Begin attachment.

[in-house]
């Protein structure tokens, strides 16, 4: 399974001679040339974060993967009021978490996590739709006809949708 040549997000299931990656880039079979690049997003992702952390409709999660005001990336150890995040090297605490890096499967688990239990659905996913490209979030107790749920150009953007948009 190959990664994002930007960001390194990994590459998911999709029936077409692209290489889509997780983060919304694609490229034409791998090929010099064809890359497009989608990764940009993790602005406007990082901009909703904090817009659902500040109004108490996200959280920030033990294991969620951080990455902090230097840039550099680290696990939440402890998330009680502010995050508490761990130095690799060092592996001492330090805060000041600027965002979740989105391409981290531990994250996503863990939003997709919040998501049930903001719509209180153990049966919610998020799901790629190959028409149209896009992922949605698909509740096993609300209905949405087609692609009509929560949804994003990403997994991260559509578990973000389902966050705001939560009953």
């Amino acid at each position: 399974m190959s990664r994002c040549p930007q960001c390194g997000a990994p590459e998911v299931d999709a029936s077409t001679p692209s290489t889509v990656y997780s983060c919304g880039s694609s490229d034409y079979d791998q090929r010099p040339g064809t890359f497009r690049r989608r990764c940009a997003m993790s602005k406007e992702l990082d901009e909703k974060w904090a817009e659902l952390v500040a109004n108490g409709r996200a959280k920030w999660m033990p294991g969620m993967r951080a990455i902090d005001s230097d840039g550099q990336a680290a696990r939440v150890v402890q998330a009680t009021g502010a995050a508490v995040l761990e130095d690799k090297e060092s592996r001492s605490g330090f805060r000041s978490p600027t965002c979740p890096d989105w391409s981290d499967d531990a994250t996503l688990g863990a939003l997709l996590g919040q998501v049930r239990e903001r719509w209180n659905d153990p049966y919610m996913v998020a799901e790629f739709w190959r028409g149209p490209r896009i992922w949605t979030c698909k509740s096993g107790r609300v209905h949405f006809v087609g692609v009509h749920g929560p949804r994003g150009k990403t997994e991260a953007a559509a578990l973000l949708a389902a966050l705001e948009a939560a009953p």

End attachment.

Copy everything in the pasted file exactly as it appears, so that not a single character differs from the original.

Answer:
[in-house]
């Protein structure tokens, strides 16, 4: 399974001679040339974060993967009021978490996590739709006809949708 040549997000299931990656880039079979690049997003992702952390409709999660005001990336150890995040090297605490890096499967688990239990659905996913490209979030107790749920150009953007948009 190959990664994002930007960001390194990994590459998911999709029936077409692209290489889509997780983060919304694609490229034409791998090929010099064809890359497009989608990764940009993790602005406007990082901009909703904090817009659902500040109004108490996200959280920030033990294991969620951080990455902090230097840039550099680290696990939440402890998330009680502010995050508490761990130095690799060092592996001492330090805060000041600027965002979740989105391409981290531990994250996503863990939003997709919040998501049930903001719509209180153990049966919610998020799901790629190959028409149209896009992922949605698909509740096993609300209905949405087609692609009509929560949804994003990403997994991260559509578990973000389902966050705001939560009953």
């Amino acid at each position: 399974m190959s990664r994002c040549p930007q960001c390194g997000a990994p590459e998911v299931d999709a029936s077409t001679p692209s290489t889509v990656y997780s983060c919304g880039s694609s490229d034409y079979d791998q090929r010099p040339g064809t890359f497009r690049r989608r990764c940009a997003m993790s602005k406007e992702l990082d901009e909703k974060w904090a817009e659902l952390v500040a109004n108490g409709r996200a959280k920030w999660m033990p294991g969620m993967r951080a990455i902090d005001s230097d840039g550099q990336a680290a696990r939440v150890v402890q998330a009680t009021g502010a995050a508490v995040l761990e130095d690799k090297e060092s592996r001492s605490g330090f805060r000041s978490p600027t965002c979740p890096d989105w391409s981290d499967d531990a994250t996503l688990g863990a939003l997709l996590g919040q998501v049930r239990e903001r719509w209180n659905d153990p049966y919610m996913v998020a799901e790629f739709w190959r028409g149209p490209r896009i992922w949605t979030c698909k509740s096993g107790r609300v209905h949405f006809v087609g692609v009509h749920g929560p949804r994003g150009k990403t997994e991260a953007a559509a578990l973000l949708a389902a966050l705001e948009a939560a009953p």